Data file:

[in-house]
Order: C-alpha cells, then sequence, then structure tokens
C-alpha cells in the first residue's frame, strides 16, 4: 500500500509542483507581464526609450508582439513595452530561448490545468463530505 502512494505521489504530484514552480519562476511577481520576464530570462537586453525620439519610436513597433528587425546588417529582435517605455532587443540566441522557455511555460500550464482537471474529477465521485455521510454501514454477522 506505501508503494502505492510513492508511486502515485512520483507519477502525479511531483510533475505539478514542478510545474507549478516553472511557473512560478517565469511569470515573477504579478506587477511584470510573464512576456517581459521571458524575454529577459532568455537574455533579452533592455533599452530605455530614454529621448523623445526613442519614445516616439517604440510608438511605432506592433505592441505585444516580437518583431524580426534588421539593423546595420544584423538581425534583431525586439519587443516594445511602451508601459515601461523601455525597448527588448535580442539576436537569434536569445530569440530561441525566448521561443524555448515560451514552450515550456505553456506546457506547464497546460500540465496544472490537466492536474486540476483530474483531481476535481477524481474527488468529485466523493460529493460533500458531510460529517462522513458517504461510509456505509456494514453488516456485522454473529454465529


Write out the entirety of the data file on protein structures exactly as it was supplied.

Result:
[in-house]
Order: C-alpha cells, then sequence, then structure tokens
C-alpha cells in the first residue's frame, strides 16, 4: 500500500509542483507581464526609450508582439513595452530561448490545468463530505 502512494505521489504530484514552480519562476511577481520576464530570462537586453525620439519610436513597433528587425546588417529582435517605455532587443540566441522557455511555460500550464482537471474529477465521485455521510454501514454477522 506505501508503494502505492510513492508511486502515485512520483507519477502525479511531483510533475505539478514542478510545474507549478516553472511557473512560478517565469511569470515573477504579478506587477511584470510573464512576456517581459521571458524575454529577459532568455537574455533579452533592455533599452530605455530614454529621448523623445526613442519614445516616439517604440510608438511605432506592433505592441505585444516580437518583431524580426534588421539593423546595420544584423538581425534583431525586439519587443516594445511602451508601459515601461523601455525597448527588448535580442539576436537569434536569445530569440530561441525566448521561443524555448515560451514552450515550456505553456506546457506547464497546460500540465496544472490537466492536474486540476483530474483531481476535481477524481474527488468529485466523493460529493460533500458531510460529517462522513458517504461510509456505509456494514453488516456485522454473529454465529